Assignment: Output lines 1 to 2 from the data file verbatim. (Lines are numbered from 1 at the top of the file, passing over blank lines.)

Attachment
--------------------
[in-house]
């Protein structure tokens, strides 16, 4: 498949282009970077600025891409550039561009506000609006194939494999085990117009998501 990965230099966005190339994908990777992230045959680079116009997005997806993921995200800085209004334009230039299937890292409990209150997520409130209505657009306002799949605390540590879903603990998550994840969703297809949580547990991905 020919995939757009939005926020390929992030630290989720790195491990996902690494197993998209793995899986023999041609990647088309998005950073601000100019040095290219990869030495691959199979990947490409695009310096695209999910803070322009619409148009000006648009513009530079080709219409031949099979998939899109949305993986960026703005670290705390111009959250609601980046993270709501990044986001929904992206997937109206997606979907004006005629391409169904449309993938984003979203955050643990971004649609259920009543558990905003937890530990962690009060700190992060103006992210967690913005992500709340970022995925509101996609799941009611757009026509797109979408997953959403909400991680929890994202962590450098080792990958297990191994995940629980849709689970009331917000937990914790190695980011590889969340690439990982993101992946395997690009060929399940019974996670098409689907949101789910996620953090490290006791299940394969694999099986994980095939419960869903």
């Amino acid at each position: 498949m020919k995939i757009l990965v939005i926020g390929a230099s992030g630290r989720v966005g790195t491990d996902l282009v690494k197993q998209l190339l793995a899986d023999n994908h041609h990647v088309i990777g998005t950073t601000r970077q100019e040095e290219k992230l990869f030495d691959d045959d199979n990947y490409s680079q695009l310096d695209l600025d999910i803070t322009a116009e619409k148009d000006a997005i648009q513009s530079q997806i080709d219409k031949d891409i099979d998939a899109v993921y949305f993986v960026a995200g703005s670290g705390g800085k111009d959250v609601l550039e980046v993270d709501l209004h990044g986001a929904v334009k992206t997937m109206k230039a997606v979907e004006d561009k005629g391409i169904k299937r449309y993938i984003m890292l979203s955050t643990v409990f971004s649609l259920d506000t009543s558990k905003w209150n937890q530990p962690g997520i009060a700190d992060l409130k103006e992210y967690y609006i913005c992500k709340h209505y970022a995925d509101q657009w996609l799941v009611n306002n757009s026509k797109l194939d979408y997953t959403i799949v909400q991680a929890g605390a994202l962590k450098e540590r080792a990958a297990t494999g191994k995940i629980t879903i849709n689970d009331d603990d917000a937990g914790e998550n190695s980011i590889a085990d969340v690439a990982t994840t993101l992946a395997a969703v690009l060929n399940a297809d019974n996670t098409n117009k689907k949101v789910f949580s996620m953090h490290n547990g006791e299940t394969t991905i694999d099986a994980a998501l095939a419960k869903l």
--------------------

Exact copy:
[in-house]
């Protein structure tokens, strides 16, 4: 498949282009970077600025891409550039561009506000609006194939494999085990117009998501 990965230099966005190339994908990777992230045959680079116009997005997806993921995200800085209004334009230039299937890292409990209150997520409130209505657009306002799949605390540590879903603990998550994840969703297809949580547990991905 020919995939757009939005926020390929992030630290989720790195491990996902690494197993998209793995899986023999041609990647088309998005950073601000100019040095290219990869030495691959199979990947490409695009310096695209999910803070322009619409148009000006648009513009530079080709219409031949099979998939899109949305993986960026703005670290705390111009959250609601980046993270709501990044986001929904992206997937109206997606979907004006005629391409169904449309993938984003979203955050643990971004649609259920009543558990905003937890530990962690009060700190992060103006992210967690913005992500709340970022995925509101996609799941009611757009026509797109979408997953959403909400991680929890994202962590450098080792990958297990191994995940629980849709689970009331917000937990914790190695980011590889969340690439990982993101992946395997690009060929399940019974996670098409689907949101789910996620953090490290006791299940394969694999099986994980095939419960869903």